units in East Jerusalem suggests that the Netanyahu

government feels it can now act without fear of a break

with Washington.


If outrage is the reaction to the Administration's U-

turn in the Middle East, shock is the common response

in Latin America to the State Department's about face

on the Honduran coup.


When President Manuel Zelaya was ousted by the military

June 28, the White House joined the Organization of

American States (OAS) and the United Nations in

demanding his reinstatement. "We believe the coup was

not legal and that President Zelaya remains the

democratically elected president there," said Obama.


Now, according to State Department spokesman Ian Kelly,

the U.S. intends to break that pledge and recognize the

winner of the Nov. 29 elections, which are being

organized by the coup government. According to Amnesty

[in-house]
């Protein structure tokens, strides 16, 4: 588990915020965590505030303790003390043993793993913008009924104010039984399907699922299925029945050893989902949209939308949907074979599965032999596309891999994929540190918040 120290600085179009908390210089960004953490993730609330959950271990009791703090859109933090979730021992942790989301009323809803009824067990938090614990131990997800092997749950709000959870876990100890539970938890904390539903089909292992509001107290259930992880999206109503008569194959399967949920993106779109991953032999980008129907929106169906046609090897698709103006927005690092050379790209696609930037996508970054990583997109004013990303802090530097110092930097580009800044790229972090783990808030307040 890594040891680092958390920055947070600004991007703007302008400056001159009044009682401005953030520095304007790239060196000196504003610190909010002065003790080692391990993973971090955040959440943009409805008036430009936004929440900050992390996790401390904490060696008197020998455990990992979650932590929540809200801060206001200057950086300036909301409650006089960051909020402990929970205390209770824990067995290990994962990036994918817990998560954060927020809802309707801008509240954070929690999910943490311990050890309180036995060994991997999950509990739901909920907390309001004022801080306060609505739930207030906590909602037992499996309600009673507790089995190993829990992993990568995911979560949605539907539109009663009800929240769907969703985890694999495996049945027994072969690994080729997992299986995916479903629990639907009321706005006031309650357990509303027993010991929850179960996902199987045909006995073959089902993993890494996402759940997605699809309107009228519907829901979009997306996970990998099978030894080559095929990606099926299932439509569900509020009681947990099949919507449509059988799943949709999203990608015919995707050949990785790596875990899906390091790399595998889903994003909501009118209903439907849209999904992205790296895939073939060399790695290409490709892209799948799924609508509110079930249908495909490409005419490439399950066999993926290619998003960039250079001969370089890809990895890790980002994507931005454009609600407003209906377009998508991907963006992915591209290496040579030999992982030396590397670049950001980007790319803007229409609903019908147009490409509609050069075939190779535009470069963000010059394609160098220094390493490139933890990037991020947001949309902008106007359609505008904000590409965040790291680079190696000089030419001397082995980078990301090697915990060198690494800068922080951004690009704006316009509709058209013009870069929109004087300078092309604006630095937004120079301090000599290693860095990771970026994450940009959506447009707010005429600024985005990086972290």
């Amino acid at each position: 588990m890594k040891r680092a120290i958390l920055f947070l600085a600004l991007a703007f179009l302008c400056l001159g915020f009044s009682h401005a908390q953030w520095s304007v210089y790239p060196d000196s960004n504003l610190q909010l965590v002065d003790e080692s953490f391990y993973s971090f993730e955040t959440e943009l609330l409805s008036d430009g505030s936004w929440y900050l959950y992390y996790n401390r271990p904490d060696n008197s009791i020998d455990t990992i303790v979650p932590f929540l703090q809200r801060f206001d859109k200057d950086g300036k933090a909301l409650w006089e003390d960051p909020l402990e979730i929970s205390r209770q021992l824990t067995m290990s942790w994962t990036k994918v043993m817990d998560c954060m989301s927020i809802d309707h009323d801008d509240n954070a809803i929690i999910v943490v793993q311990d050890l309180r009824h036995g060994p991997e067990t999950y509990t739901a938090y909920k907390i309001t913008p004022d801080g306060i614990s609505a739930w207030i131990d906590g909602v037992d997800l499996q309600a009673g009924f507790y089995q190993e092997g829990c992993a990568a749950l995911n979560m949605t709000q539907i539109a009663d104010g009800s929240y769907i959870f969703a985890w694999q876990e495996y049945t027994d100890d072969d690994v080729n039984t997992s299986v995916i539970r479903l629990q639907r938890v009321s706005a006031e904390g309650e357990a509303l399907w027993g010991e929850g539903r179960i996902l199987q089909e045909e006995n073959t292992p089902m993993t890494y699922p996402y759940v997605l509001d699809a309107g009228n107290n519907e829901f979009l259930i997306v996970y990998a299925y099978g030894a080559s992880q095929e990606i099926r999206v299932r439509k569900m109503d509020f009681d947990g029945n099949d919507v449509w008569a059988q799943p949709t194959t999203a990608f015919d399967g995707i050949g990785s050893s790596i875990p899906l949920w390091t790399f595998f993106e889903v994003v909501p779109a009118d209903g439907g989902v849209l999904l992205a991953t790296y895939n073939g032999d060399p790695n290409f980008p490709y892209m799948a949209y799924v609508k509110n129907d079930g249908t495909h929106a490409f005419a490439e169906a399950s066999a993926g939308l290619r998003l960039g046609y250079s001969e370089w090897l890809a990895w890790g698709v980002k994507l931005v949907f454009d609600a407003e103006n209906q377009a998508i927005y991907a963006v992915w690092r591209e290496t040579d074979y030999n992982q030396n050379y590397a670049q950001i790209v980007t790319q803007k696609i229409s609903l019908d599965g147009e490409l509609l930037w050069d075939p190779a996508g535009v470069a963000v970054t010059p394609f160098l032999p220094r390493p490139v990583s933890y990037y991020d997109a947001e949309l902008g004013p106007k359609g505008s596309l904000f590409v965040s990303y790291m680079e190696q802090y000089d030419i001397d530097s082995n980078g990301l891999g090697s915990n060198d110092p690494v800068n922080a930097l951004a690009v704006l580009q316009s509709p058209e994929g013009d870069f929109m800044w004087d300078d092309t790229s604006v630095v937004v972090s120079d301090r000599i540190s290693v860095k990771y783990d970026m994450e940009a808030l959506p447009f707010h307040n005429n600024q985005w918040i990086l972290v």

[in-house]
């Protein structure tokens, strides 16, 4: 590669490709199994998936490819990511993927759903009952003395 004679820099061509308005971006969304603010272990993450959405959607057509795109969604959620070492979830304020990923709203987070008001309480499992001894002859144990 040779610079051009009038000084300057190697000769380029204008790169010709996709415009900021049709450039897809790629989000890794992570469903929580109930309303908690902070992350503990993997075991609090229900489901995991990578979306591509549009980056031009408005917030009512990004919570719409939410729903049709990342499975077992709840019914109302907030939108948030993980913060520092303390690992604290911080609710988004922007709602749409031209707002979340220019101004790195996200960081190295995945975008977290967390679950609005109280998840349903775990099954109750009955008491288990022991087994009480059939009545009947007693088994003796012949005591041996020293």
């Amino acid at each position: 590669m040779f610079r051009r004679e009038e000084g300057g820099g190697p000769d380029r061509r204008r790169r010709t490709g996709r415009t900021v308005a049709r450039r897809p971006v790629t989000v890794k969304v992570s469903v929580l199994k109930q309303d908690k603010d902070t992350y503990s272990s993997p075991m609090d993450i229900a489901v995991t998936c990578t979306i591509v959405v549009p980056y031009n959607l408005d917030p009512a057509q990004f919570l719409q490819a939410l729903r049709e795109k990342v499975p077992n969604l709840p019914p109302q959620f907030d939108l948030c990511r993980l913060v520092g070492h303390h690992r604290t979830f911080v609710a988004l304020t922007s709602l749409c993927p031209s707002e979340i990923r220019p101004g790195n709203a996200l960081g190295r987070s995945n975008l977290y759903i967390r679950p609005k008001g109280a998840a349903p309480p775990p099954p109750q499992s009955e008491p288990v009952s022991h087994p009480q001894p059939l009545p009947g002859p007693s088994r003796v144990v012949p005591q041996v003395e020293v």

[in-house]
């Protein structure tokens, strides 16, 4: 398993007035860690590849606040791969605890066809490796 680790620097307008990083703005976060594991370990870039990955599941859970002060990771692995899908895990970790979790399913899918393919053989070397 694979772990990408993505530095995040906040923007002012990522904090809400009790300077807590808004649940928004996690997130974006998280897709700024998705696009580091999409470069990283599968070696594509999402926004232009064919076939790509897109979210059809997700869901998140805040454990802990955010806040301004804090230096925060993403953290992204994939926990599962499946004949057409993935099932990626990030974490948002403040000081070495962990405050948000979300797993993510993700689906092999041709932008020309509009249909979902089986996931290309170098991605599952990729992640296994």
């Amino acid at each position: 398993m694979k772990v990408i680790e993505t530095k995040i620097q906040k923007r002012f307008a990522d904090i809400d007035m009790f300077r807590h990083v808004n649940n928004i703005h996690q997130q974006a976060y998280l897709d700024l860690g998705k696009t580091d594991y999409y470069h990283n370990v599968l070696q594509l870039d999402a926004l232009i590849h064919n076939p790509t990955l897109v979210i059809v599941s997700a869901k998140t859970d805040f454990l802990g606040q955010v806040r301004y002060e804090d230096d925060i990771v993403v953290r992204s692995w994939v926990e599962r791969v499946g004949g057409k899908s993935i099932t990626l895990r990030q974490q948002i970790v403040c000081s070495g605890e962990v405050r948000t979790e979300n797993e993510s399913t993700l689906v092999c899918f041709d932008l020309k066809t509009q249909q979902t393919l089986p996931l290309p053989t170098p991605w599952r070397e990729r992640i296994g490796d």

International and Human Rights Watch, demonstrations

opposed to the election have been savagely repressed.

So far, only Panama has supported the U.S. position.


Almost overnight, the good will Obama created by his

Cairo address to the Muslim world, and his

Administration's quick denunciation of the Honduran

coup has vanished.


What happened?


On Honduras, the Republicans are taking credit for the

Administration's change of heart. Senator Jim DeMint

(R-SC) claims it was his hold over two State Department

nominees that caused the White House to drop its

support of Zelaya. DeMint said he was "very thankful"

that Obama and Clinton "have finally taken the side of

the Honduran people."


According to COIMER & OP poll, only 22.2 percent of

Hondurans support the coup government led by Roberto